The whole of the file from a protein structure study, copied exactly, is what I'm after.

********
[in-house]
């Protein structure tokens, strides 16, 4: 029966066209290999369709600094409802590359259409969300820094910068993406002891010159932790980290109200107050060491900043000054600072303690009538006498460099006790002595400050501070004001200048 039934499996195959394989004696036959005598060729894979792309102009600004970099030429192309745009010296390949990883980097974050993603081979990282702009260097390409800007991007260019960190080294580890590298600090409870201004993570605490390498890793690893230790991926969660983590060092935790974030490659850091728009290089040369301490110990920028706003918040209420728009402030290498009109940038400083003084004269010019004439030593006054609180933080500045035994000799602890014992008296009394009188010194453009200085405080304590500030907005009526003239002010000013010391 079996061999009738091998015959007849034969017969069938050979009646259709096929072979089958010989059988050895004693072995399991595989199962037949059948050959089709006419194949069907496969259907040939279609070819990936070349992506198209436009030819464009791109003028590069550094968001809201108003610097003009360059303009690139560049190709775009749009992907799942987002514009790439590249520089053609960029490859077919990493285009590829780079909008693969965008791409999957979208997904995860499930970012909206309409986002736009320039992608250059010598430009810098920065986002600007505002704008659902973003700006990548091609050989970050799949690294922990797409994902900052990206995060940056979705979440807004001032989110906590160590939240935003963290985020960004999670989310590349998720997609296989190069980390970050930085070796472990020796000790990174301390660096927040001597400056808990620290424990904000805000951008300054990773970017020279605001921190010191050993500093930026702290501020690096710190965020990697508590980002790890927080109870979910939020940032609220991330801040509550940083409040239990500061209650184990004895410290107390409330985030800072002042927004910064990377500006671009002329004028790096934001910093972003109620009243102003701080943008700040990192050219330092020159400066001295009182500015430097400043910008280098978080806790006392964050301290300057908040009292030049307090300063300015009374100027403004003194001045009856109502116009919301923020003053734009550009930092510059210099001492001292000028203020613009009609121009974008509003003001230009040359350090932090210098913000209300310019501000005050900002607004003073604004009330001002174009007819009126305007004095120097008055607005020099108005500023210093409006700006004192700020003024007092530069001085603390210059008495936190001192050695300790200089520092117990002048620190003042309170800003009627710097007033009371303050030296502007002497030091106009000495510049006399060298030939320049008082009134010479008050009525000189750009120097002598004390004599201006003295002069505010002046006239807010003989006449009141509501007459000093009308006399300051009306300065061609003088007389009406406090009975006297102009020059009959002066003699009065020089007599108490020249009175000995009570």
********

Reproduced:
[in-house]
């Protein structure tokens, strides 16, 4: 029966066209290999369709600094409802590359259409969300820094910068993406002891010159932790980290109200107050060491900043000054600072303690009538006498460099006790002595400050501070004001200048 039934499996195959394989004696036959005598060729894979792309102009600004970099030429192309745009010296390949990883980097974050993603081979990282702009260097390409800007991007260019960190080294580890590298600090409870201004993570605490390498890793690893230790991926969660983590060092935790974030490659850091728009290089040369301490110990920028706003918040209420728009402030290498009109940038400083003084004269010019004439030593006054609180933080500045035994000799602890014992008296009394009188010194453009200085405080304590500030907005009526003239002010000013010391 079996061999009738091998015959007849034969017969069938050979009646259709096929072979089958010989059988050895004693072995399991595989199962037949059948050959089709006419194949069907496969259907040939279609070819990936070349992506198209436009030819464009791109003028590069550094968001809201108003610097003009360059303009690139560049190709775009749009992907799942987002514009790439590249520089053609960029490859077919990493285009590829780079909008693969965008791409999957979208997904995860499930970012909206309409986002736009320039992608250059010598430009810098920065986002600007505002704008659902973003700006990548091609050989970050799949690294922990797409994902900052990206995060940056979705979440807004001032989110906590160590939240935003963290985020960004999670989310590349998720997609296989190069980390970050930085070796472990020796000790990174301390660096927040001597400056808990620290424990904000805000951008300054990773970017020279605001921190010191050993500093930026702290501020690096710190965020990697508590980002790890927080109870979910939020940032609220991330801040509550940083409040239990500061209650184990004895410290107390409330985030800072002042927004910064990377500006671009002329004028790096934001910093972003109620009243102003701080943008700040990192050219330092020159400066001295009182500015430097400043910008280098978080806790006392964050301290300057908040009292030049307090300063300015009374100027403004003194001045009856109502116009919301923020003053734009550009930092510059210099001492001292000028203020613009009609121009974008509003003001230009040359350090932090210098913000209300310019501000005050900002607004003073604004009330001002174009007819009126305007004095120097008055607005020099108005500023210093409006700006004192700020003024007092530069001085603390210059008495936190001192050695300790200089520092117990002048620190003042309170800003009627710097007033009371303050030296502007002497030091106009000495510049006399060298030939320049008082009134010479008050009525000189750009120097002598004390004599201006003295002069505010002046006239807010003989006449009141509501007459000093009308006399300051009306300065061609003088007389009406406090009975006297102009020059009959002066003699009065020089007599108490020249009175000995009570």